Starbucks and the Church, part 5

Video at right.

From “The Culture Crime“.

This culture is a proactive one. It’s proactively outward focused. It’s ahead of the game and it’s driven by a clear purpose. It exists consistently in about 5% of churches. The other 95% of churches are reactionary: struggling with the lack of resources, the missing team members, and the last-minute changes. In the reactionary world, it’s very unlikely that every one is thinking outside themselves and about others—specifically visitors. No church will ever be proactive all the time. Some weeks, things will happen and the reactive impulses will reign. But, the end result of weeks and weeks of reactivity is that after a while, we stop forgetting about the outside world all together.

How proactive are we being? I am indeed guilty of this. Our first week of camp is 10 days away, and there is much to be done. Our summer schedule has been posted for several months. Each year I tell myself, “I need to advertise/promote events early”, and each year I feel behind.

“After a while, we are no longer building our efforts around the visitor experience and we lose the correlation between our actions and growth. If we go too far, we can even create a counter-culture, so fixated on ourselves that we’ve lost track of what non-“regulars” are going through or needing.

This is so crucial in any ministry, but especially youth ministry. We forget what it was like to be a 14 year old. Or, a non-believer. Because our current experiences are so far from theirs, we cannot even fathom a life other than our own.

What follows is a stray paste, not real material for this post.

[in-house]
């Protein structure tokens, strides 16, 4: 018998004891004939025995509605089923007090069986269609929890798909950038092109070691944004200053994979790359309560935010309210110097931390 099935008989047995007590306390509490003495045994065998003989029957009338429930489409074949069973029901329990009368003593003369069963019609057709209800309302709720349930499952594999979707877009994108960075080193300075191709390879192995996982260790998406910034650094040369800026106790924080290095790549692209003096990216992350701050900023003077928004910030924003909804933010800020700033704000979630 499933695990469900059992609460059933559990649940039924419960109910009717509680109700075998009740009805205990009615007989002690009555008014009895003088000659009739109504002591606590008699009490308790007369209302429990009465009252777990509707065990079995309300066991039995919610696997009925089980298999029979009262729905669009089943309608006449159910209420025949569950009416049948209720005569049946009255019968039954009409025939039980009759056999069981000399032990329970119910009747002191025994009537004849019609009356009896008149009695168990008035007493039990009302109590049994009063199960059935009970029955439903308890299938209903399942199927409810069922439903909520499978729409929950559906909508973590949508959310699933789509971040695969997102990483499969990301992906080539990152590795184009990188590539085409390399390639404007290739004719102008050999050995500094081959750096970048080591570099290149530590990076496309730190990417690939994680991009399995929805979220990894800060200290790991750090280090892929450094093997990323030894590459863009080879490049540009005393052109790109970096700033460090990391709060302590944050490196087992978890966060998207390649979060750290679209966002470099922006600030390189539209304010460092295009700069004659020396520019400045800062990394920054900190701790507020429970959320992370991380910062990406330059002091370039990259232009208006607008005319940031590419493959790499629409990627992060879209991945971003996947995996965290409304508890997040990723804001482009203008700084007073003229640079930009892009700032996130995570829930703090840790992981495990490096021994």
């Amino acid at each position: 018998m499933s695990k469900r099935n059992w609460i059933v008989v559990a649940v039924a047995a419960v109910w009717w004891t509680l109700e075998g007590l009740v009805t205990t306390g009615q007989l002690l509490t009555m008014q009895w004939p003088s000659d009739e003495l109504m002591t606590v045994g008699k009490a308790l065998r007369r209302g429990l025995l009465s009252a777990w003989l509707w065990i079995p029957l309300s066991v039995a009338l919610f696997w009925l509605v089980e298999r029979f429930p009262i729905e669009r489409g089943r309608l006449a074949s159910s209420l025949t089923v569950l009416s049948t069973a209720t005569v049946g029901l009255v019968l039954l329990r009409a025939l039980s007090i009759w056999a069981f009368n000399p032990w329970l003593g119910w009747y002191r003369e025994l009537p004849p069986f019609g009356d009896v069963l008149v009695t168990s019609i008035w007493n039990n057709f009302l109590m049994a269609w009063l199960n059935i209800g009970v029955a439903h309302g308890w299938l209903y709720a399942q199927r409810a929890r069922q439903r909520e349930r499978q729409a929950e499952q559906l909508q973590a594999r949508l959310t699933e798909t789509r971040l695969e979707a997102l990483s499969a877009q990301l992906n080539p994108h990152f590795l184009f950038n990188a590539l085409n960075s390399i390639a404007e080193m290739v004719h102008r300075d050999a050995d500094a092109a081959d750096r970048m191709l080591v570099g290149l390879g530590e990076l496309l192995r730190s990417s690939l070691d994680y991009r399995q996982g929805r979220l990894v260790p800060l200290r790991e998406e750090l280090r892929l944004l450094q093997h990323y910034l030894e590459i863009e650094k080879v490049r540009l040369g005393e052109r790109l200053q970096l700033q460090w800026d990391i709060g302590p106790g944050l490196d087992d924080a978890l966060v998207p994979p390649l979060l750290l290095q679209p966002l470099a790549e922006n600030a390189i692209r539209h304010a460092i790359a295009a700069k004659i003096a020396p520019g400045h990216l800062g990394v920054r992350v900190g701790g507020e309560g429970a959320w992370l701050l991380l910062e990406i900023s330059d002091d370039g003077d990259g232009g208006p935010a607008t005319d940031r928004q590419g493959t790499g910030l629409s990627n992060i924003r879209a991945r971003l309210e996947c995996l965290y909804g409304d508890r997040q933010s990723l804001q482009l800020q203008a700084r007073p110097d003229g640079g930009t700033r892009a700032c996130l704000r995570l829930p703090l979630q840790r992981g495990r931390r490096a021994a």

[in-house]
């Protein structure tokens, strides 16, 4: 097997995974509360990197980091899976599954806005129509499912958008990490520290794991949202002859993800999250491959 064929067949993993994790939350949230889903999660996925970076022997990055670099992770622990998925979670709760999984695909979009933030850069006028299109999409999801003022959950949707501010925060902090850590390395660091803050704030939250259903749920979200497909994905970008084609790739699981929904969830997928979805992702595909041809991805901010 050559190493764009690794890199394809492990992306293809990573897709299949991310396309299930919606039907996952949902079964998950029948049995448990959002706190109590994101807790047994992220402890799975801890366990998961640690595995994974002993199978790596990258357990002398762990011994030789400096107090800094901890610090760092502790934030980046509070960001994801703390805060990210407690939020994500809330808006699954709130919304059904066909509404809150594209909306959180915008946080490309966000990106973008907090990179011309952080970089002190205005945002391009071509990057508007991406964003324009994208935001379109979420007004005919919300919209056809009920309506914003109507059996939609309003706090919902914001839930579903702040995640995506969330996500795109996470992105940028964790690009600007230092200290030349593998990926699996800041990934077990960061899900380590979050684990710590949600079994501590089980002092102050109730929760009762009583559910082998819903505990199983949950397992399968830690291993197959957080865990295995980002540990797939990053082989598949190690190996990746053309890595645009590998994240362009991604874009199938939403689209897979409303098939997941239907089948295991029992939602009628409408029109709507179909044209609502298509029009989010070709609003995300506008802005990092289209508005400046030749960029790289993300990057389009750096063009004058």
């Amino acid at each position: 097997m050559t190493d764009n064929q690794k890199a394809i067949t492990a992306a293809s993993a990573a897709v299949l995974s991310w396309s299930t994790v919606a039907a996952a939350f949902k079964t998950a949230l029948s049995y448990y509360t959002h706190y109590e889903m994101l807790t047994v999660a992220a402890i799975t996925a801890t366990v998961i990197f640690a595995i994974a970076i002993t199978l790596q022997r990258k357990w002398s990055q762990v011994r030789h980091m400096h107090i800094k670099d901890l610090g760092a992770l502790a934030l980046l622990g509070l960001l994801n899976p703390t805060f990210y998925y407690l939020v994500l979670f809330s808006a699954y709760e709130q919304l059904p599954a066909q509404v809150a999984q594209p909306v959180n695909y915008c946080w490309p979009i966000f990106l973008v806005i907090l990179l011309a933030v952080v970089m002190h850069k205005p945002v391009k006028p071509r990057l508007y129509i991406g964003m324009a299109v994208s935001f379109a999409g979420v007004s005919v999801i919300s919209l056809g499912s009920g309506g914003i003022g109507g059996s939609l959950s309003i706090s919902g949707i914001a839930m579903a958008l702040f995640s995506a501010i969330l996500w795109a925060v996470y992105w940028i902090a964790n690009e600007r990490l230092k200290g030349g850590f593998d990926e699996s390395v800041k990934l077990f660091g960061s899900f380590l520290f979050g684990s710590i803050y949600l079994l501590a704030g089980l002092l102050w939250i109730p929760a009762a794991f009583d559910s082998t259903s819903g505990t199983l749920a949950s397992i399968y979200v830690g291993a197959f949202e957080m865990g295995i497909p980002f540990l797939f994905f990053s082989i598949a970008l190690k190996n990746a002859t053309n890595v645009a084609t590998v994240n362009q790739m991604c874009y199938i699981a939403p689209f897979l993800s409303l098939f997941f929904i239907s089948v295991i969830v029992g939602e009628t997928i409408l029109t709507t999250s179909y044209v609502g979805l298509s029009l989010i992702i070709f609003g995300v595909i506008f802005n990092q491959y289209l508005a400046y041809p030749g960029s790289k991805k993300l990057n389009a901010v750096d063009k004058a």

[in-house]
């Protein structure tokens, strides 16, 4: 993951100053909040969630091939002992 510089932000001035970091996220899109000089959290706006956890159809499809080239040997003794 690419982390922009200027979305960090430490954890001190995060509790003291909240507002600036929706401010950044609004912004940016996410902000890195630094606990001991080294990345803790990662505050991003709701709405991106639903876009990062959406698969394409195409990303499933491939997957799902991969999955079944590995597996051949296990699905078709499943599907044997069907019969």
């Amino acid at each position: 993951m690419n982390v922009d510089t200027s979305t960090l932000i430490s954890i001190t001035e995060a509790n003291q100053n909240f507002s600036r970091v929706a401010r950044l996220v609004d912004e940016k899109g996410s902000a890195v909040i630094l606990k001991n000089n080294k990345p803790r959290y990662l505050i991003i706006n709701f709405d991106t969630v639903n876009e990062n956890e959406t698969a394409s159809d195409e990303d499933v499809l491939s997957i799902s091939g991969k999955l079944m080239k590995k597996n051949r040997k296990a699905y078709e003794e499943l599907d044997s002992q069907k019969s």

The culture crime of this video is not just the missed greeter opportunity—it’s the disconnection that kept every other “regular attendee” and worker in the video from thinking first and foremost of others—remembering the inside jokes and the punch lines, but forgetting the true treasure in their midst.

Inside jokes and punch lines. How about the lingo we use? About a month ago in a Sunday service, we sang the song, “Awesome God” by Rich Mullins. A common song, to be sure. Common to us, that is. The interesting part? There were no words on the screen. There was an assumption that everyone “knew” the words, so we just belted it out. And all I could think about was…what if there were people who did not know that song. We just totally excluded them.

What if we proactively planned our services, messages, songs, communion meditations with “them” in mind? If we were dropped onto a desert island…we’d have to explain EVERYTHING. We’d learn the language, get to know them, and teach.

Here’s the problem, despite our cries to the opposite, in our hearts we still think we live in a “Christian” country. We assume that everyone knows the lingo. And, we proceed accordingly. What we must realize, and soon, is that we live in a post-christian society. We are more like the Athens of Paul’s time than we realize.

It’s time for us to start acting like it.

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1 Comment

Filed under apostle paul, eastview christian church, richard reising, Starbucks, what if starbucks marketed like the church

One response to “Starbucks and the Church, part 5

  1. Very thought provoking…Makes one consider what message we are portraying any given Sunday morning. Then again I ask myself: What have I made of the Lord's day? Scripture is full of examples of believers worshiping, praising, singing, praying, etc., but I am hard pressed to find where the Lord's house (temple) is opened up for an hour or two each week for the seeker to come on in and try it on. Perhaps we should be more like the new testament disciples Monday thru Saturday– seeking and saving the lost– then inviting them to worship as believers, rather than turning Sunday morning into a little something for everyone.

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